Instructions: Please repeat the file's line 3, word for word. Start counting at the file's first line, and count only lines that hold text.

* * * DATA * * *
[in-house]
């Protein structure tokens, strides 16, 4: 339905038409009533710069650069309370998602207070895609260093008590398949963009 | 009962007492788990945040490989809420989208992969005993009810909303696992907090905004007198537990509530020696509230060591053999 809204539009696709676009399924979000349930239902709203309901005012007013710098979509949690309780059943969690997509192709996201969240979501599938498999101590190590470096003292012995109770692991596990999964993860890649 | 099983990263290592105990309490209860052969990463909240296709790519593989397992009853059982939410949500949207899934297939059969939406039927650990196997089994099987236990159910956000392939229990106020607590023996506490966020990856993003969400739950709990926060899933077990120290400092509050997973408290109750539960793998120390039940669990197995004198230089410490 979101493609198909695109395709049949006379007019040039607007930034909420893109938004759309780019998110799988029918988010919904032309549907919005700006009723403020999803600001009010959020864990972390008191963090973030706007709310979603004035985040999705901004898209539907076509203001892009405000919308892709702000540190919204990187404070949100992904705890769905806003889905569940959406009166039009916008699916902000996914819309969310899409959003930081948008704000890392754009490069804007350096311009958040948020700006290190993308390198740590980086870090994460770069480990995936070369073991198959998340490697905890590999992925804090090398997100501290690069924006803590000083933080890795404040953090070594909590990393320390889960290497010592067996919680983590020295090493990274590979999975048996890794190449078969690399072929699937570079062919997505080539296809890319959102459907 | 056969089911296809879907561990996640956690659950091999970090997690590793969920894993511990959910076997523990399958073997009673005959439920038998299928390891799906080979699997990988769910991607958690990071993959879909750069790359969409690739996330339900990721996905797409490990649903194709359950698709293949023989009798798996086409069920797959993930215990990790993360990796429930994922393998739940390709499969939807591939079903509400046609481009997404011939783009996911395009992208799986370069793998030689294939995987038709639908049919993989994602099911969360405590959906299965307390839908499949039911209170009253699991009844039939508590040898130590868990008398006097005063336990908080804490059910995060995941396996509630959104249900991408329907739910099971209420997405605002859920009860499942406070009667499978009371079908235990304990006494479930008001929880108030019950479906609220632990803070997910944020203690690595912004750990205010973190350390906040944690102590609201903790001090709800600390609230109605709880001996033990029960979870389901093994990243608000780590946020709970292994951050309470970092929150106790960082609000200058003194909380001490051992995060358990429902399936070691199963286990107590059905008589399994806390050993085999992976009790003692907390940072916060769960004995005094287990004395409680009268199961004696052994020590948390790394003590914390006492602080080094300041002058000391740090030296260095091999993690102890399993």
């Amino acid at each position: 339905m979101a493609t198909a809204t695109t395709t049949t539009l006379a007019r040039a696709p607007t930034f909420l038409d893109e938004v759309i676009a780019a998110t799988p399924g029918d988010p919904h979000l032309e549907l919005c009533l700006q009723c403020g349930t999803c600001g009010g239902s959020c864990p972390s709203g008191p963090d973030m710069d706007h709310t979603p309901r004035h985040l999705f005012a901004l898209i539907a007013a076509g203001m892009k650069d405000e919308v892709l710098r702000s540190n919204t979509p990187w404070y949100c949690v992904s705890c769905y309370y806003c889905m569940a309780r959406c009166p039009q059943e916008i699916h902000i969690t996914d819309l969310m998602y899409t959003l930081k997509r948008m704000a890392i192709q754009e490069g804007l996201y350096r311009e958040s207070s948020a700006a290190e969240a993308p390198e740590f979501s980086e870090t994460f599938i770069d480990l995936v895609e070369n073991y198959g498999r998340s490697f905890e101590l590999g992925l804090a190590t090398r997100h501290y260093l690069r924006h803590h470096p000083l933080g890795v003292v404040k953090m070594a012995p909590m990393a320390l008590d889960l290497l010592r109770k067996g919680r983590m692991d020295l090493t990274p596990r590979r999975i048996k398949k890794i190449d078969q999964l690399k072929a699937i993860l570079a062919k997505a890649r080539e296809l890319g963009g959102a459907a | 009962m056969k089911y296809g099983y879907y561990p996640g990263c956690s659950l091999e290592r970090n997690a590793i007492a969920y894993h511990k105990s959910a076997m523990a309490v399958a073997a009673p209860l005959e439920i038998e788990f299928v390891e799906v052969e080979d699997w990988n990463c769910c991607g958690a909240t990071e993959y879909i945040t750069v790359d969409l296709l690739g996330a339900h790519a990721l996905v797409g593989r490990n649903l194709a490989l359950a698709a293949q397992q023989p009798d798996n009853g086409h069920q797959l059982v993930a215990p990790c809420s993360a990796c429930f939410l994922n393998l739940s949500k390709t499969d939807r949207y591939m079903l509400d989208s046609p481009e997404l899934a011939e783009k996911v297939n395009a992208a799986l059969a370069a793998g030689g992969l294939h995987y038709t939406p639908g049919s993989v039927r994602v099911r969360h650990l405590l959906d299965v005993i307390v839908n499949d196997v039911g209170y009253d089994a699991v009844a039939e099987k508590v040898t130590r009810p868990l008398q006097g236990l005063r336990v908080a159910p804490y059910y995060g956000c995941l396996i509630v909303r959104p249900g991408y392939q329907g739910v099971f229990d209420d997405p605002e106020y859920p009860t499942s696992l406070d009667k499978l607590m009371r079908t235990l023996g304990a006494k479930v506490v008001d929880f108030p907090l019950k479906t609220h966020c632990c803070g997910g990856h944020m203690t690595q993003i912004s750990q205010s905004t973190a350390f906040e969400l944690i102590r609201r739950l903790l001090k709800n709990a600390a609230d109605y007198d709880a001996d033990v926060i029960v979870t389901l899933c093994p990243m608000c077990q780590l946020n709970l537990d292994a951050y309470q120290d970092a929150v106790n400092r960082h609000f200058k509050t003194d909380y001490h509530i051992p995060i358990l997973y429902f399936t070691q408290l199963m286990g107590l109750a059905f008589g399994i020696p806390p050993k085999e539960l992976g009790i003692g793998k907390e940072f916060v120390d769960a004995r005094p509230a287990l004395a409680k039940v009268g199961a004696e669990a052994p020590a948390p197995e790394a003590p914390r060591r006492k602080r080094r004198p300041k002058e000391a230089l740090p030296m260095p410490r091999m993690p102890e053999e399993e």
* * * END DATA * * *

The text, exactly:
């Amino acid at each position: 339905m979101a493609t198909a809204t695109t395709t049949t539009l006379a007019r040039a696709p607007t930034f909420l038409d893109e938004v759309i676009a780019a998110t799988p399924g029918d988010p919904h979000l032309e549907l919005c009533l700006q009723c403020g349930t999803c600001g009010g239902s959020c864990p972390s709203g008191p963090d973030m710069d706007h709310t979603p309901r004035h985040l999705f005012a901004l898209i539907a007013a076509g203001m892009k650069d405000e919308v892709l710098r702000s540190n919204t979509p990187w404070y949100c949690v992904s705890c769905y309370y806003c889905m569940a309780r959406c009166p039009q059943e916008i699916h902000i969690t996914d819309l969310m998602y899409t959003l930081k997509r948008m704000a890392i192709q754009e490069g804007l996201y350096r311009e958040s207070s948020a700006a290190e969240a993308p390198e740590f979501s980086e870090t994460f599938i770069d480990l995936v895609e070369n073991y198959g498999r998340s490697f905890e101590l590999g992925l804090a190590t090398r997100h501290y260093l690069r924006h803590h470096p000083l933080g890795v003292v404040k953090m070594a012995p909590m990393a320390l008590d889960l290497l010592r109770k067996g919680r983590m692991d020295l090493t990274p596990r590979r999975i048996k398949k890794i190449d078969q999964l690399k072929a699937i993860l570079a062919k997505a890649r080539e296809l890319g963009g959102a459907a | 009962m056969k089911y296809g099983y879907y561990p996640g990263c956690s659950l091999e290592r970090n997690a590793i007492a969920y894993h511990k105990s959910a076997m523990a309490v399958a073997a009673p209860l005959e439920i038998e788990f299928v390891e799906v052969e080979d699997w990988n990463c769910c991607g958690a909240t990071e993959y879909i945040t750069v790359d969409l296709l690739g996330a339900h790519a990721l996905v797409g593989r490990n649903l194709a490989l359950a698709a293949q397992q023989p009798d798996n009853g086409h069920q797959l059982v993930a215990p990790c809420s993360a990796c429930f939410l994922n393998l739940s949500k390709t499969d939807r949207y591939m079903l509400d989208s046609p481009e997404l899934a011939e783009k996911v297939n395009a992208a799986l059969a370069a793998g030689g992969l294939h995987y038709t939406p639908g049919s993989v039927r994602v099911r969360h650990l405590l959906d299965v005993i307390v839908n499949d196997v039911g209170y009253d089994a699991v009844a039939e099987k508590v040898t130590r009810p868990l008398q006097g236990l005063r336990v908080a159910p804490y059910y995060g956000c995941l396996i509630v909303r959104p249900g991408y392939q329907g739910v099971f229990d209420d997405p605002e106020y859920p009860t499942s696992l406070d009667k499978l607590m009371r079908t235990l023996g304990a006494k479930v506490v008001d929880f108030p907090l019950k479906t609220h966020c632990c803070g997910g990856h944020m203690t690595q993003i912004s750990q205010s905004t973190a350390f906040e969400l944690i102590r609201r739950l903790l001090k709800n709990a600390a609230d109605y007198d709880a001996d033990v926060i029960v979870t389901l899933c093994p990243m608000c077990q780590l946020n709970l537990d292994a951050y309470q120290d970092a929150v106790n400092r960082h609000f200058k509050t003194d909380y001490h509530i051992p995060i358990l997973y429902f399936t070691q408290l199963m286990g107590l109750a059905f008589g399994i020696p806390p050993k085999e539960l992976g009790i003692g793998k907390e940072f916060v120390d769960a004995r005094p509230a287990l004395a409680k039940v009268g199961a004696e669990a052994p020590a948390p197995e790394a003590p914390r060591r006492k602080r080094r004198p300041k002058e000391a230089l740090p030296m260095p410490r091999m993690p102890e053999e399993e």